5 ways to work smarter, not harder with your PC
Choose an efficient keyboard and mouse
There's many keyboard and mouse combinations to choose from, how can you know you're picking the right one? Let's look at some common questions:
Should I get a wired or wireless keyboard? Wireless devices are the wrong choice for efficiency. Input lag is greater in wireless devices than wired devices. What is input lag? It's a delay between when you provide input and when the computer receives it. If you make a mistake typing, you have to wait slightly longer to correct that mistake. These delays accumulate over days, weeks and months, adding up to significant lost time.
Should the keys be deep and thick, or should they be shallow and flat? Shallow keys are more prone to mistakes as their boundaries are situated closely together. This means your finger doesn't need to be in the centre of the key to press it down, and they can register a press from almost any angle. Thicker keys can only be pressed from a direct angle and must be pushed further to register, reducing mistakes. The old style keyboards are actually more efficiency than the flatter ones that are prevalent today. Manufacturers want to save cost by producing less plastic per key, but you should opt for functionality over a sleek-appearance. Laptops and notebooks are guilty of this problem, but you can avoid it by purchasing an external USB keyboard. When buying a keyboard, ensure the keys clicks loudly as auditory cues may be the difference between "having Sushi for dinner" and "having Susi for dinner".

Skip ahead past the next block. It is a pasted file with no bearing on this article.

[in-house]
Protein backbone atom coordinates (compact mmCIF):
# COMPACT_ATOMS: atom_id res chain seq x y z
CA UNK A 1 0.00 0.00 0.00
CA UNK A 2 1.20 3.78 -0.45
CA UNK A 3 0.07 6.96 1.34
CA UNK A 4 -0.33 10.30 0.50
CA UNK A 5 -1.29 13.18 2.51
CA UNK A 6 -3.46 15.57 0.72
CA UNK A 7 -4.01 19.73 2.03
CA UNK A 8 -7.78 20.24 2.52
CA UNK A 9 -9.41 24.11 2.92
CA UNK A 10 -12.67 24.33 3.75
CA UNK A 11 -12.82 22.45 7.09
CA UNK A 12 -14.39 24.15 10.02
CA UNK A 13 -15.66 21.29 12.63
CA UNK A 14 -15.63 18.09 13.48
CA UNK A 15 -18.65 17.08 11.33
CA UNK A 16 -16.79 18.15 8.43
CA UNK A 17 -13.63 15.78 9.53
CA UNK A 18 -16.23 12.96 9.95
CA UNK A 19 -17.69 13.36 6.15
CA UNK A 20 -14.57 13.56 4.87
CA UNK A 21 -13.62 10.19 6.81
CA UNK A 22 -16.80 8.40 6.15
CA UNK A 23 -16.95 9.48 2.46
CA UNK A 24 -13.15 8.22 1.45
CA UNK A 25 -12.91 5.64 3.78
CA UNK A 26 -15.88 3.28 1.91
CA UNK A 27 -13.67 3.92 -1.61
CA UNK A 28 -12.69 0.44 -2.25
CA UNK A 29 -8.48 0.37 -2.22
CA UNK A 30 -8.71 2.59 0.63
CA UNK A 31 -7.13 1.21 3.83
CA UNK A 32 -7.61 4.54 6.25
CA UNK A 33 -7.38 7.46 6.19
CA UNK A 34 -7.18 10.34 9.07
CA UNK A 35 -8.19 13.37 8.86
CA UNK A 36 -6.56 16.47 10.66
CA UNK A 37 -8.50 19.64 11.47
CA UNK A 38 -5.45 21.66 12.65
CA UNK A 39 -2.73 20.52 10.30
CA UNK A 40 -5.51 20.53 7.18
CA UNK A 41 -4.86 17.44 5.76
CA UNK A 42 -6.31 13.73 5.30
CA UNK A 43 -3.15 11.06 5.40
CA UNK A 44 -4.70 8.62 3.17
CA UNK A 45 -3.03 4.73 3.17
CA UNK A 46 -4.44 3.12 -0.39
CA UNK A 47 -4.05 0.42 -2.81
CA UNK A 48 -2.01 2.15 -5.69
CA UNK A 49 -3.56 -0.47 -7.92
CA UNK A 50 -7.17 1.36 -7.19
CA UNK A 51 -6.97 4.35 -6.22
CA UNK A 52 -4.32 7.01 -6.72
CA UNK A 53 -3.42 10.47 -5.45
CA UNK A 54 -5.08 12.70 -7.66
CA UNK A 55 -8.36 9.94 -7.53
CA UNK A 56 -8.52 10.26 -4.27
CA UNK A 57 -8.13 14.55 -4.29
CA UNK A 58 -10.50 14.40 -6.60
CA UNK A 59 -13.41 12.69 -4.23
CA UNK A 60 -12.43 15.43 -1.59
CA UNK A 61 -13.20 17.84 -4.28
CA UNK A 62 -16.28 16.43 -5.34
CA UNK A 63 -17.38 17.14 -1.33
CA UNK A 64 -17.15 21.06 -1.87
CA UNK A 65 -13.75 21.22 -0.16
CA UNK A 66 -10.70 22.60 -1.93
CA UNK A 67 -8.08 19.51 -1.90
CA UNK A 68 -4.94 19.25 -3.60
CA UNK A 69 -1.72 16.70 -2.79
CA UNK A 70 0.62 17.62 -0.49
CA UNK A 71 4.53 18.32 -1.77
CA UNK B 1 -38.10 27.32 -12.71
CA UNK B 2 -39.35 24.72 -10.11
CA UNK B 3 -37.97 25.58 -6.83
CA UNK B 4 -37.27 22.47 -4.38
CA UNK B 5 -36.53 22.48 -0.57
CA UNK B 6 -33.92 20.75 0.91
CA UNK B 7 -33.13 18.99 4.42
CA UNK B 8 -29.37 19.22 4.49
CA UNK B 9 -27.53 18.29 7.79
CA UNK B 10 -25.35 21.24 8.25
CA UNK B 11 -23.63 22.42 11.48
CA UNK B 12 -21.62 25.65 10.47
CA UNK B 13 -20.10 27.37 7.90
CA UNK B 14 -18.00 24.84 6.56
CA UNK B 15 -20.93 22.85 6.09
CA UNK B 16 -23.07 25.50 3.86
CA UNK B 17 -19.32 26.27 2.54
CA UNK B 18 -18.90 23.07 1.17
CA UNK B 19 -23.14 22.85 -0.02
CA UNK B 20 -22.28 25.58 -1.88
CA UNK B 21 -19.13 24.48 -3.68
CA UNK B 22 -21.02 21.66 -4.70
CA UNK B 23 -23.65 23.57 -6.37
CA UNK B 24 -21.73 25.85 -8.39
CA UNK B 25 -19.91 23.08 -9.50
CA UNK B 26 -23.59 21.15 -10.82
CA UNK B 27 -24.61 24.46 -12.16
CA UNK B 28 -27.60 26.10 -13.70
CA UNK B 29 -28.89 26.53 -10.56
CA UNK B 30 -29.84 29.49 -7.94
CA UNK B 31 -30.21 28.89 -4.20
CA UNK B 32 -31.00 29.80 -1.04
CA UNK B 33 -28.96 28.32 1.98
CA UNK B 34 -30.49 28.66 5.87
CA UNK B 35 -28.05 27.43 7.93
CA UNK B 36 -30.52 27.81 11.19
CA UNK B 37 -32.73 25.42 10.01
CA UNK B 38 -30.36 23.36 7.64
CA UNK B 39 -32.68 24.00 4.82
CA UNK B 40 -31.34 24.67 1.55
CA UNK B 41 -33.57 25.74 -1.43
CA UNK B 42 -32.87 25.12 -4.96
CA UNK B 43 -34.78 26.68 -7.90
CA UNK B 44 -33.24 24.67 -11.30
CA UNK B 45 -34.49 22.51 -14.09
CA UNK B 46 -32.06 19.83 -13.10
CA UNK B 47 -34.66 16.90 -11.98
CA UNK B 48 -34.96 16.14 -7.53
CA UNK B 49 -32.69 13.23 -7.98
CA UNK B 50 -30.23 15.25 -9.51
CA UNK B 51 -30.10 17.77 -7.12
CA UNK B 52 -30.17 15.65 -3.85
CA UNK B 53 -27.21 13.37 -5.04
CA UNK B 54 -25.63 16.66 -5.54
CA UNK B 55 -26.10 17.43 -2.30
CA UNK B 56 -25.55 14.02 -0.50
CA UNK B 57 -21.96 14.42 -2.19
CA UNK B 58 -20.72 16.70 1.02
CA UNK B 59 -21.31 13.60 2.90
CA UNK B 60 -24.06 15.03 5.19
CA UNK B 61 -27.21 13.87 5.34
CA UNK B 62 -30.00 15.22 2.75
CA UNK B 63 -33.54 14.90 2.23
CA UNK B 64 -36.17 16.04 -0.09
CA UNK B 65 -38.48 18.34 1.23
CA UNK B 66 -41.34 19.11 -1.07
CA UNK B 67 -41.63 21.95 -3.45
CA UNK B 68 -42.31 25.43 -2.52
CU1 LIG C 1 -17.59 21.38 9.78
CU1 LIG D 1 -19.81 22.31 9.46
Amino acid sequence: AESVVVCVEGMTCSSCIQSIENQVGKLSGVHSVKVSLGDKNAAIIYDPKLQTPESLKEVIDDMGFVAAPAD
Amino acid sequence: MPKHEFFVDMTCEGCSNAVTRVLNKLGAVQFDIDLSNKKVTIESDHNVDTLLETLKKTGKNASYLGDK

Should I spend more money on an expensive keyboard? Some high-end keyboards boast better efficiency, mechanical keyboards are praised for their look and feeling, so although they may provide comfort, there's no evidence to suggest they're more efficient. I recommend buying a cheap USB wired keyboard with high, thick keys, spending no more than $20. This way you can invest more money in a mouse that feels good in your hands, as a keyboard only needs to be basic and functional.
What should I look for in a mouse? Once again, a wireless mouse isn't a good option. The batteries inside the mouse require more effort to move and input lag causes delays and increases errors. Wired optical mouses are very affordable and responsive. While 6-button mouses look impressive, the designs can be bulky and uncomfortable. Sometimes it's a case of less is more, and 3-buttons is usually all you'll ever need. Pay special attention to how the mouse feels in your hands, the feeling is crucial as it will need to sit comfortably in your hands for many consecutive hours.